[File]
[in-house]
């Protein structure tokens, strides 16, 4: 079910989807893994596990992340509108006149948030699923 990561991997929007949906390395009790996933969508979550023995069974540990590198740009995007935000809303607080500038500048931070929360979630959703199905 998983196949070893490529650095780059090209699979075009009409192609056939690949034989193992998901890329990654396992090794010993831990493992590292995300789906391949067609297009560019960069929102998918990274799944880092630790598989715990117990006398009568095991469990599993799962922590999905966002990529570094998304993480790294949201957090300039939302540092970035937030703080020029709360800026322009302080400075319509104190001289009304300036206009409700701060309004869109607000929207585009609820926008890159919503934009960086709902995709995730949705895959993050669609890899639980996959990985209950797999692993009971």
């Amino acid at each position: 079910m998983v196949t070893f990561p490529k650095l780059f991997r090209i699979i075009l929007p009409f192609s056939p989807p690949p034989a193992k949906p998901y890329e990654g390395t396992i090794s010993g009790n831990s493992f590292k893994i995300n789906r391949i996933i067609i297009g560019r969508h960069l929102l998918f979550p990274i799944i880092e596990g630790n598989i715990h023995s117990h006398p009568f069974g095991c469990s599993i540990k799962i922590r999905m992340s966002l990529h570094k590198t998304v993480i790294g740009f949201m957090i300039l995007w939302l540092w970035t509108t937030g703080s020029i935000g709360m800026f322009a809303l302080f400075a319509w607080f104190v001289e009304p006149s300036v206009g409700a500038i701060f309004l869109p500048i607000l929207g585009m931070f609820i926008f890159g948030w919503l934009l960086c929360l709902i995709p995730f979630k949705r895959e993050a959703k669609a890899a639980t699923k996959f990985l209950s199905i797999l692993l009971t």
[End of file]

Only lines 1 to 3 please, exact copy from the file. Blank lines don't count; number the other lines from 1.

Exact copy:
[in-house]
């Protein structure tokens, strides 16, 4: 079910989807893994596990992340509108006149948030699923 990561991997929007949906390395009790996933969508979550023995069974540990590198740009995007935000809303607080500038500048931070929360979630959703199905 998983196949070893490529650095780059090209699979075009009409192609056939690949034989193992998901890329990654396992090794010993831990493992590292995300789906391949067609297009560019960069929102998918990274799944880092630790598989715990117990006398009568095991469990599993799962922590999905966002990529570094998304993480790294949201957090300039939302540092970035937030703080020029709360800026322009302080400075319509104190001289009304300036206009409700701060309004869109607000929207585009609820926008890159919503934009960086709902995709995730949705895959993050669609890899639980996959990985209950797999692993009971």
């Amino acid at each position: 079910m998983v196949t070893f990561p490529k650095l780059f991997r090209i699979i075009l929007p009409f192609s056939p989807p690949p034989a193992k949906p998901y890329e990654g390395t396992i090794s010993g009790n831990s493992f590292k893994i995300n789906r391949i996933i067609i297009g560019r969508h960069l929102l998918f979550p990274i799944i880092e596990g630790n598989i715990h023995s117990h006398p009568f069974g095991c469990s599993i540990k799962i922590r999905m992340s966002l990529h570094k590198t998304v993480i790294g740009f949201m957090i300039l995007w939302l540092w970035t509108t937030g703080s020029i935000g709360m800026f322009a809303l302080f400075a319509w607080f104190v001289e009304p006149s300036v206009g409700a500038i701060f309004l869109p500048i607000l929207g585009m931070f609820i926008f890159g948030w919503l934009l960086c929360l709902i995709p995730f979630k949705r895959e993050a959703k669609a890899a639980t699923k996959f990985l209950s199905i797999l692993l009971t």